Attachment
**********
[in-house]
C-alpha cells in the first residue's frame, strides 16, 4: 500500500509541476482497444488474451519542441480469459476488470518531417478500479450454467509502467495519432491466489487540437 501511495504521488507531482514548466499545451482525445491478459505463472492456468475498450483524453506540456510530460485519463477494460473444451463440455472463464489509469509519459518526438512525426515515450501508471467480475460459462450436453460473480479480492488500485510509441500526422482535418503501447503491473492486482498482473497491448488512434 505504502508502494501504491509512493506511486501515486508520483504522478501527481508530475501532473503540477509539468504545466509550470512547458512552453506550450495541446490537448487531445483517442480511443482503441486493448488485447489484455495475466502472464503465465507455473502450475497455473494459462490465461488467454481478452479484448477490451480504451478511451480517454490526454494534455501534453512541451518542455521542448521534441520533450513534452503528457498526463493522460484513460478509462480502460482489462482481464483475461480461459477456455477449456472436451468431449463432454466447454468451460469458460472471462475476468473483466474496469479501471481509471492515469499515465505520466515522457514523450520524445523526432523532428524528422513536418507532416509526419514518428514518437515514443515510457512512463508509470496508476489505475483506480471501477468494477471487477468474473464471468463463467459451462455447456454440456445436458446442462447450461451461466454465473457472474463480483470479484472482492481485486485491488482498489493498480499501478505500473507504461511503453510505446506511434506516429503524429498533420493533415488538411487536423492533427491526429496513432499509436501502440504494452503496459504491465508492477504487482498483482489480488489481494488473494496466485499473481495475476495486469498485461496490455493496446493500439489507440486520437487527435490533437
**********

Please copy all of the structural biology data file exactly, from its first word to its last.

[in-house]
C-alpha cells in the first residue's frame, strides 16, 4: 500500500509541476482497444488474451519542441480469459476488470518531417478500479450454467509502467495519432491466489487540437 501511495504521488507531482514548466499545451482525445491478459505463472492456468475498450483524453506540456510530460485519463477494460473444451463440455472463464489509469509519459518526438512525426515515450501508471467480475460459462450436453460473480479480492488500485510509441500526422482535418503501447503491473492486482498482473497491448488512434 505504502508502494501504491509512493506511486501515486508520483504522478501527481508530475501532473503540477509539468504545466509550470512547458512552453506550450495541446490537448487531445483517442480511443482503441486493448488485447489484455495475466502472464503465465507455473502450475497455473494459462490465461488467454481478452479484448477490451480504451478511451480517454490526454494534455501534453512541451518542455521542448521534441520533450513534452503528457498526463493522460484513460478509462480502460482489462482481464483475461480461459477456455477449456472436451468431449463432454466447454468451460469458460472471462475476468473483466474496469479501471481509471492515469499515465505520466515522457514523450520524445523526432523532428524528422513536418507532416509526419514518428514518437515514443515510457512512463508509470496508476489505475483506480471501477468494477471487477468474473464471468463463467459451462455447456454440456445436458446442462447450461451461466454465473457472474463480483470479484472482492481485486485491488482498489493498480499501478505500473507504461511503453510505446506511434506516429503524429498533420493533415488538411487536423492533427491526429496513432499509436501502440504494452503496459504491465508492477504487482498483482489480488489481494488473494496466485499473481495475476495486469498485461496490455493496446493500439489507440486520437487527435490533437